Windfall Products, Inc., St. Marys, PA, walked off with top honors in the stainless steel category for a powder metal spacer and guide assembly. Used in an auto fuel-injection system, the spacer, with its molded-in wrought guide ring, reduced the two-piece assembly price by 25%. The part has a 43 HRB hardness, an elongation of 10%, an ultimate tensile strength of 47,000 psi, and a yield strength of 28,000 psi.
Expect to see more use of powder-metal parts in 1996 models, says Pete Johnson of the Metal Powder Industries Federation, Princeton, NJ. Chief among the growing uses for powder metals: engine bearing caps and connecting rods.
Plastics' progress. Even with these gains on the auto front by metal makers, plastics continue their onslaught onto the automakers' components menu. In a recent "Automotive Plastics Report," Market Search, Inc., Toledo, OH, identified five areas in which plastics suppliers will find strong opportunities over the next five years:
On-engine components: Intake manifold and rocker-arm covers, "are sweeping the industry," the report notes. It also predicts that the plastic intake manifold--providing improved engine performance, lighter weight, and cost reduction--is on its way towards near-complete displacement of metal.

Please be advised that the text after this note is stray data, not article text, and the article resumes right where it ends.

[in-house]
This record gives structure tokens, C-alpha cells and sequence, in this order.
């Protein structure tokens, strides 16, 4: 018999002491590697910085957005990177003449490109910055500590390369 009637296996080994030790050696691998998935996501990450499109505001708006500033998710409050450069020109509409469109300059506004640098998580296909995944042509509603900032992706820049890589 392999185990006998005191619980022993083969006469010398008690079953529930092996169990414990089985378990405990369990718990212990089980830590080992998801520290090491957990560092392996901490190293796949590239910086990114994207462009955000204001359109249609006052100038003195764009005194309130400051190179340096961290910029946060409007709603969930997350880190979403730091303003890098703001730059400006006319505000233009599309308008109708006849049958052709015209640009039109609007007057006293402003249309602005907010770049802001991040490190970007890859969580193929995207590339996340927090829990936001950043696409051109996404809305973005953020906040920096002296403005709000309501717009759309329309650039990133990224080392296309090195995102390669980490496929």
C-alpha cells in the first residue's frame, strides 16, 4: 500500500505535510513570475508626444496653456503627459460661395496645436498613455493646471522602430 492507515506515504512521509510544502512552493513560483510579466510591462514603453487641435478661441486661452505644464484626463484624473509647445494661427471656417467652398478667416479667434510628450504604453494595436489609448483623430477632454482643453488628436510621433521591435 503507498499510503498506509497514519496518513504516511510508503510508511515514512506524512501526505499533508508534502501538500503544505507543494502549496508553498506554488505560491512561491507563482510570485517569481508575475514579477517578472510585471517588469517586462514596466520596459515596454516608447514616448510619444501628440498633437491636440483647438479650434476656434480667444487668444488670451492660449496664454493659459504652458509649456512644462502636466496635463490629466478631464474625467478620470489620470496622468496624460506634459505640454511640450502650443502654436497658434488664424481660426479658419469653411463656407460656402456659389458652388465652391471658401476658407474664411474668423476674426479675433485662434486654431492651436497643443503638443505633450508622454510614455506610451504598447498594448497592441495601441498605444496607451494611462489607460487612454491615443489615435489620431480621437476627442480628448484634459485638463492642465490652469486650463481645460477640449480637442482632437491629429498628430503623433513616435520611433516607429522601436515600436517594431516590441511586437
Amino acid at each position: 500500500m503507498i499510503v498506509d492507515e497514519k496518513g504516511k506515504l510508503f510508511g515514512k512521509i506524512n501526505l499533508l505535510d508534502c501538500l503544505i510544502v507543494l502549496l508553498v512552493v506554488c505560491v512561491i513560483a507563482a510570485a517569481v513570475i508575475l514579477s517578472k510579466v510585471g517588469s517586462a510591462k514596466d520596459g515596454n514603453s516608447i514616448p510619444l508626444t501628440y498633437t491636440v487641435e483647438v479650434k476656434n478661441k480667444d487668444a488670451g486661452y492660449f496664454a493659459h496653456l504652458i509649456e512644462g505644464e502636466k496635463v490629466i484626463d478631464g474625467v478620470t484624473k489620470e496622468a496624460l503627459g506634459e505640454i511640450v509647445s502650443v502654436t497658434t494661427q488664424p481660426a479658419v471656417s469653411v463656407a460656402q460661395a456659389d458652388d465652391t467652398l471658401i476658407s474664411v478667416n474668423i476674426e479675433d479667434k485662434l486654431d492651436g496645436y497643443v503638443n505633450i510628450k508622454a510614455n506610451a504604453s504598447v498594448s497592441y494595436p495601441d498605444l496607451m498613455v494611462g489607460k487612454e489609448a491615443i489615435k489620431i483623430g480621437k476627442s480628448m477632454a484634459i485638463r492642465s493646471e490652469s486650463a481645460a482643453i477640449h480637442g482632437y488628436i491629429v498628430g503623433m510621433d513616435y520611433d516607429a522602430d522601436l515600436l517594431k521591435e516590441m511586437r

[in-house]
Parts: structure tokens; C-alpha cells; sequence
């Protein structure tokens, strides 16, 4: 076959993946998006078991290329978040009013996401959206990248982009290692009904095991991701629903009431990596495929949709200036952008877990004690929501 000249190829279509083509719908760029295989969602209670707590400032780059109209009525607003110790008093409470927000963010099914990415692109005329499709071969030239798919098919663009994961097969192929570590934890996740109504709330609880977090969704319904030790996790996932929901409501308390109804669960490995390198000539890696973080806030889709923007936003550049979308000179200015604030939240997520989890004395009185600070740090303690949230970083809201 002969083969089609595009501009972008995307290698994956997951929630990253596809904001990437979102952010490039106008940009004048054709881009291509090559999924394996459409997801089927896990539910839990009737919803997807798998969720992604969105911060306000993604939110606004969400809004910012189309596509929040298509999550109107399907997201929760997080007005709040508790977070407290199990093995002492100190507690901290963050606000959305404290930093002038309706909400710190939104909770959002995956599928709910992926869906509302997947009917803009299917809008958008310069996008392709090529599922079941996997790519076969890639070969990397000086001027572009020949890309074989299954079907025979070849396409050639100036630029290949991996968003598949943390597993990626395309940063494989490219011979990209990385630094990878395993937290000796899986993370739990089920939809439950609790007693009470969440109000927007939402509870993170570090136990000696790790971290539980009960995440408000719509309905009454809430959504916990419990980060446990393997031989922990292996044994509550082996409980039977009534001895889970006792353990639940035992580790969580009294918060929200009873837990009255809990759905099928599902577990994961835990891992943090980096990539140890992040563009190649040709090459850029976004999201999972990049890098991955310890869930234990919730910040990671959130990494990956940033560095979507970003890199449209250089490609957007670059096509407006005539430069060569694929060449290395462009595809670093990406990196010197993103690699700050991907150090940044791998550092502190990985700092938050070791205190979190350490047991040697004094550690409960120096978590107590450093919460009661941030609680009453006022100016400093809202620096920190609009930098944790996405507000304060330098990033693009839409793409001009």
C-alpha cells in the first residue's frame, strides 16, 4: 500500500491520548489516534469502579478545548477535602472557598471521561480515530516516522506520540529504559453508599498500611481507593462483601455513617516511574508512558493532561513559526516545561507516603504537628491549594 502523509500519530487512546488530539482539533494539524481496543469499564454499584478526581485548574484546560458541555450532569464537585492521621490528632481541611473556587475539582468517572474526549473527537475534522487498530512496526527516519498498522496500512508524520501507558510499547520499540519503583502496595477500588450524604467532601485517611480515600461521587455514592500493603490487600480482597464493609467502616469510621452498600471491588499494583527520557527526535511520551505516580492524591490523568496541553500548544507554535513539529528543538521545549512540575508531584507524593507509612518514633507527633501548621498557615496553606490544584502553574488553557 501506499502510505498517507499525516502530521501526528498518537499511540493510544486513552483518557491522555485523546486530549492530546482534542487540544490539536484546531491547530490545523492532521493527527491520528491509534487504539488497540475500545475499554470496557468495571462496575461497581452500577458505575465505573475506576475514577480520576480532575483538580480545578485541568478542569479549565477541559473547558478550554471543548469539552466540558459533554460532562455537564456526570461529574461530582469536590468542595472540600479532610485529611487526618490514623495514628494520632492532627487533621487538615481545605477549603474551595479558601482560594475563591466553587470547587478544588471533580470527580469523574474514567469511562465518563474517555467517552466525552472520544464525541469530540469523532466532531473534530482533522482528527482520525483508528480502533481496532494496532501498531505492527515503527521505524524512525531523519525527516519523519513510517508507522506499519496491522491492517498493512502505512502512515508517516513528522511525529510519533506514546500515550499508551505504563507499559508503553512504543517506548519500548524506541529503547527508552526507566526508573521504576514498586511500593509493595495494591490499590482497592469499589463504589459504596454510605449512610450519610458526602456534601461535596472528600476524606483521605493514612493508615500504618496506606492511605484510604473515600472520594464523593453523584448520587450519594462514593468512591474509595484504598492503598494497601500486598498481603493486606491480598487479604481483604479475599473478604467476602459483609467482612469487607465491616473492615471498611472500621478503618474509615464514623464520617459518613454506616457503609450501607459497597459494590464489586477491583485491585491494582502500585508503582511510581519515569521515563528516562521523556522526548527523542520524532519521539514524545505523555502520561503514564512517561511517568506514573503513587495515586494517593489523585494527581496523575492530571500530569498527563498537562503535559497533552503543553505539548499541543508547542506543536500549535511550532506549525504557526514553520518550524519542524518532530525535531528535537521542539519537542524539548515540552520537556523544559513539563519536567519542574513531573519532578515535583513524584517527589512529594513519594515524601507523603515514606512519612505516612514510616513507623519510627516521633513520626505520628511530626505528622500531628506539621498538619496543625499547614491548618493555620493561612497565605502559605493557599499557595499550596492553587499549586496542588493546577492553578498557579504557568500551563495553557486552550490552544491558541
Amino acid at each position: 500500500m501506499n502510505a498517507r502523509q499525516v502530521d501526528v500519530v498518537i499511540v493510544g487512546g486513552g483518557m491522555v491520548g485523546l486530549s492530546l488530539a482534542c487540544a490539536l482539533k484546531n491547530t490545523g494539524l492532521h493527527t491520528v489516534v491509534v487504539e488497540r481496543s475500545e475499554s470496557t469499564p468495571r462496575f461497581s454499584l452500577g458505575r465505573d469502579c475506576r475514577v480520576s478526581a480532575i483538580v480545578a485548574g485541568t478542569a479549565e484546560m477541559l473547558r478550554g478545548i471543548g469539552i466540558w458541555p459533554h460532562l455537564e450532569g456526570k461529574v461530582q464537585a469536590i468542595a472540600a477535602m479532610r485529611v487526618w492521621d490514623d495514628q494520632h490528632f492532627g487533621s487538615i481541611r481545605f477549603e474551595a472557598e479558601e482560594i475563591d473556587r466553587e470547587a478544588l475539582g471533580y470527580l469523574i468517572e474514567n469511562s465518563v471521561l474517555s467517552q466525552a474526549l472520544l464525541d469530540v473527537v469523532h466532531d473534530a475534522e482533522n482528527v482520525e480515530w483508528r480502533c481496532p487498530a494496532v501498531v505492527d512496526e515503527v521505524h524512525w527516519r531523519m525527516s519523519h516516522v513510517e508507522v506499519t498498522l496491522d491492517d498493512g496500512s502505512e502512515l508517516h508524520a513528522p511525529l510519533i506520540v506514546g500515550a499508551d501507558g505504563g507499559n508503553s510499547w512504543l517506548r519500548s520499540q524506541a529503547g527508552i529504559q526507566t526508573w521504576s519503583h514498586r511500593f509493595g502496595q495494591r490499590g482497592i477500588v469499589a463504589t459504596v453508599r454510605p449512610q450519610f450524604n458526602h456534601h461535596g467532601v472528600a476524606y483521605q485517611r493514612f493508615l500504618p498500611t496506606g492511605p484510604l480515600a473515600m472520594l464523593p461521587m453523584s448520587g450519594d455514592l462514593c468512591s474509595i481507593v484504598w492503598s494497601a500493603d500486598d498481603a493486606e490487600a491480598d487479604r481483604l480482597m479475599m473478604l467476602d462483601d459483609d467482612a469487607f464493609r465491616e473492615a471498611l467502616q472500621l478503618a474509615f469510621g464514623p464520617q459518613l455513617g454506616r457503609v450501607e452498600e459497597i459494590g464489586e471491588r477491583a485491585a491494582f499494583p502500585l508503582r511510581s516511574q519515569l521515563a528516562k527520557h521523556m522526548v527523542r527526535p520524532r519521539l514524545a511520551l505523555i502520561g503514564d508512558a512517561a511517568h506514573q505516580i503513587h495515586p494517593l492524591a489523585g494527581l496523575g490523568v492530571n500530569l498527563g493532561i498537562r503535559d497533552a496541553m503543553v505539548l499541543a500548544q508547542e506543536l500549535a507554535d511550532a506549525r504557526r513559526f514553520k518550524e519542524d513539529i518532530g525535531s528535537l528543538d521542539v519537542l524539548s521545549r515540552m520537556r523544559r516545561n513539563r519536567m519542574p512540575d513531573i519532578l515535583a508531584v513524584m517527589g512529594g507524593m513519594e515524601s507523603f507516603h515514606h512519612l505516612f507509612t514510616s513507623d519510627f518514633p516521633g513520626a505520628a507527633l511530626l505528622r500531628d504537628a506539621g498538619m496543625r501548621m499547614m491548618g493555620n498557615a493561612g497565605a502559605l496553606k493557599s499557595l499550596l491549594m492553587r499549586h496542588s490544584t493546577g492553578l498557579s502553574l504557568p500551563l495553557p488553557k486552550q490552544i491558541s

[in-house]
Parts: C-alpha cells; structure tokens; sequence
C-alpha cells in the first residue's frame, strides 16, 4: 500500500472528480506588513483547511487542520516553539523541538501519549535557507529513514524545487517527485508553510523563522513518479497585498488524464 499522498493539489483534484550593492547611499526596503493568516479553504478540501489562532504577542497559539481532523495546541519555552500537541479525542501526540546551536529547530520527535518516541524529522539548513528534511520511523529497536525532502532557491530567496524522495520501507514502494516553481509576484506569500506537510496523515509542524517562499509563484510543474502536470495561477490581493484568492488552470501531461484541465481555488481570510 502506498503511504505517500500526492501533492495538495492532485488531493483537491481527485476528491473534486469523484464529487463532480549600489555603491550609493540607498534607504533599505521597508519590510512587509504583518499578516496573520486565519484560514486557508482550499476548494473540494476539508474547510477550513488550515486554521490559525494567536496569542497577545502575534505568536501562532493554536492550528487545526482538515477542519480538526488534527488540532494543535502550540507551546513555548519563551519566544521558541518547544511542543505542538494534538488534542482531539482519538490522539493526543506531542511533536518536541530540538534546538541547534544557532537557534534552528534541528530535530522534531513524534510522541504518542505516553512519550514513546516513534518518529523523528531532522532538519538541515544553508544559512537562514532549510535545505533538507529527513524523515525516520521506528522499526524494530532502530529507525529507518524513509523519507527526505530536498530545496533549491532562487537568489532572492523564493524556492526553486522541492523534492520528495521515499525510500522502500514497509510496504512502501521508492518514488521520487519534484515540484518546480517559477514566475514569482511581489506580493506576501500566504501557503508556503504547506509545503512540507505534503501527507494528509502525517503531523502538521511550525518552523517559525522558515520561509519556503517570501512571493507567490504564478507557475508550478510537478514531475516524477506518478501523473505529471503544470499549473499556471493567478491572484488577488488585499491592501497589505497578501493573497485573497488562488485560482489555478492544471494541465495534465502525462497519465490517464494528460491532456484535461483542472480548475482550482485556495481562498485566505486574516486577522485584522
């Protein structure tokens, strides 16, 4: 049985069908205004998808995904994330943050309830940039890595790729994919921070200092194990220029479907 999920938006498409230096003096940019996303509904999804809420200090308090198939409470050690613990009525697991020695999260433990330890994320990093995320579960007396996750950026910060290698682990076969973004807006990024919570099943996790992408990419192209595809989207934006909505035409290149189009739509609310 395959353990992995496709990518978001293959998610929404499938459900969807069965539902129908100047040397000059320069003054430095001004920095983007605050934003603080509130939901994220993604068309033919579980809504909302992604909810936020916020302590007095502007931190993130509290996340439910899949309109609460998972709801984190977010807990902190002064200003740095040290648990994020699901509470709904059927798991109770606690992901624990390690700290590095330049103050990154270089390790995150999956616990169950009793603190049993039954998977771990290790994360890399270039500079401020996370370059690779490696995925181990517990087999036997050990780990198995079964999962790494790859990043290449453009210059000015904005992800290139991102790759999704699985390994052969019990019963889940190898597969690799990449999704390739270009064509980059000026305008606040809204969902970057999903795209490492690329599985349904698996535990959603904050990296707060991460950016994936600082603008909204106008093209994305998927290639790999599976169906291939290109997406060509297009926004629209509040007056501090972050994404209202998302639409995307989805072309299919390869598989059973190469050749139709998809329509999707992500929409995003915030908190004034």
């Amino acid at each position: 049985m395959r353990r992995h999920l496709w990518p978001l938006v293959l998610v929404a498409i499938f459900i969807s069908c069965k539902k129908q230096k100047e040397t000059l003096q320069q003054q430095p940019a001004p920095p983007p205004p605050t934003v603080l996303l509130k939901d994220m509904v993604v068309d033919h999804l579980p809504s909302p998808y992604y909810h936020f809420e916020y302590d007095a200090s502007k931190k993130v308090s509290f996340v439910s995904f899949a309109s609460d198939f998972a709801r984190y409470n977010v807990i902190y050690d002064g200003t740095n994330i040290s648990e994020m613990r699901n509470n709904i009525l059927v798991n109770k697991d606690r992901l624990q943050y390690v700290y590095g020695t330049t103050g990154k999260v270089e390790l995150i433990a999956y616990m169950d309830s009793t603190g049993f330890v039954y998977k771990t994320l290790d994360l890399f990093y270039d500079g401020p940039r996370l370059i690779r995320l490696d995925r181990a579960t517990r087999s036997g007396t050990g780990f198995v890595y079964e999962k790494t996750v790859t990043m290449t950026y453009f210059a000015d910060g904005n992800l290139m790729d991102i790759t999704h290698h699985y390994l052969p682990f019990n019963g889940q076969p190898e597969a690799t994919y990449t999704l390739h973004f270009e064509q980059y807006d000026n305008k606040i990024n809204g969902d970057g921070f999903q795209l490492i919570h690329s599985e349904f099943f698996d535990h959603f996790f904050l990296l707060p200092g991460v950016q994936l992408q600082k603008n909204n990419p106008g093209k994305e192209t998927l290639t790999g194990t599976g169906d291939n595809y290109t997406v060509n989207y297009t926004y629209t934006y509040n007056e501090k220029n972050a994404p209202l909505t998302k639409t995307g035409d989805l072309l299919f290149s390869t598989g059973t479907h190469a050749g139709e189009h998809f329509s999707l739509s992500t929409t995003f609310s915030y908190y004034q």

Structural applications: Filament-wound springs have lost penetration at GM, but are proliferating to Ford, says Market Search. High-glass-content bumper beams in several thermoset and thermoplastic polymers are gaining penetration where major weight savings are required. Filament-wound drive shafts have found a significant niche. The next major expansion of structural plastics: the radiator support on the new Taurus/Sable models, because "it allows more economical modular assembly and will proliferate to other high-volume vehicles."
Fuel tanks: A year ago, emissions rules were tightening, fuel formulations were being made more aggressive, and automotive OEMs were switching future vehicle plans from polyethylene gas tanks to steel. Now, the plastics industry has responded with coextruded lighter weight polyethylene/EVOH tanks that not only meet all emission requirements, but can be molded into shapes that save space.